For the reasons highlighted above, it is imperative that companies consistently reassess the mix of their business activities and make sure their insurance matches that risk profile. As for those companies already aware of the risk of mixed professional and general liability claims, close attention should be paid to policy language to ensure that their coverage programs actually dovetail as intended. And, lastly, it is important to keep in mind that having the best coverage program in the world does no good if there is not an effective system for providing timely notice of claims to the appropriate carriers.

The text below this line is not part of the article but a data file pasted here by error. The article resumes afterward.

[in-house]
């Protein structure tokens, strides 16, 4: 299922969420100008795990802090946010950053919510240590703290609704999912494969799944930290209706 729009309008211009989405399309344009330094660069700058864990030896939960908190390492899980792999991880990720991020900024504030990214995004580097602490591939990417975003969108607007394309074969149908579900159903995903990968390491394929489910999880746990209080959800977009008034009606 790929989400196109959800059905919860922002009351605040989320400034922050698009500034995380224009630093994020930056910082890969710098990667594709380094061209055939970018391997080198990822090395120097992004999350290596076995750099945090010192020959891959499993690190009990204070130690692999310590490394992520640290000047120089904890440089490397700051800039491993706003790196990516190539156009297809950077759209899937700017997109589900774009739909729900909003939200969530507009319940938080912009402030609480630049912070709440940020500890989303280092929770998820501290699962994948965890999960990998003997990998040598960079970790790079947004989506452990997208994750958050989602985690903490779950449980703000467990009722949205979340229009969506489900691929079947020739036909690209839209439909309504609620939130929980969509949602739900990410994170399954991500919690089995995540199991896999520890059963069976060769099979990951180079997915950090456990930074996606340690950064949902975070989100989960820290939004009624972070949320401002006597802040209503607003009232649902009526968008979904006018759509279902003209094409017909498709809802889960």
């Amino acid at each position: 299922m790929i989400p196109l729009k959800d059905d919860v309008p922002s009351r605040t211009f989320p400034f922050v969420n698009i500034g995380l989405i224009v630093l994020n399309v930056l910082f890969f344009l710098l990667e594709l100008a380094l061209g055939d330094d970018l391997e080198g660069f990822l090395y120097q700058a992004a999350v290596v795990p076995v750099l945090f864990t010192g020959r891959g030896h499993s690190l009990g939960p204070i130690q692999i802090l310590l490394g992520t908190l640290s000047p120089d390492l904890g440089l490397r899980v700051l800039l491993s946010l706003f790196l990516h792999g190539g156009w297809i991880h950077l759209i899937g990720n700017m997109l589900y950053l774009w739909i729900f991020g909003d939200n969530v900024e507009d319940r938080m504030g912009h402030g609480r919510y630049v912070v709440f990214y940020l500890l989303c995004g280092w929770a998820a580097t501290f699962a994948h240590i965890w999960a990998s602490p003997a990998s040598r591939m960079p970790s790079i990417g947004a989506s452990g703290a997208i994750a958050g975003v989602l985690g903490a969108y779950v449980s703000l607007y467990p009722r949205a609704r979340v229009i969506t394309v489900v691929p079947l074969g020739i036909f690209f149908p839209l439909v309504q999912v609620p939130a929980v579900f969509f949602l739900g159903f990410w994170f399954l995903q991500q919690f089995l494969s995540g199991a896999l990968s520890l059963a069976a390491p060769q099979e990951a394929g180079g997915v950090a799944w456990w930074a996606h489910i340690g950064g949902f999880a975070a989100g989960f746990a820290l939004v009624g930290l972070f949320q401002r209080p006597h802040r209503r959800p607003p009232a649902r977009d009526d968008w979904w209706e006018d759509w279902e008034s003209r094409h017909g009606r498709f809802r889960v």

Jeffrey A. Kiburtz is an associate with Shapiro, Rodarte & Forman LLP. He represents policyholders in insurance coverage matters, with a significant portion of his practice devoted to the life sciences industry.

Risk Management Magazine and Risk Management Monitor. Copyright 2021 Risk and Insurance Management Society, Inc. All rights reserved.National Law Review, Volume I, Number 178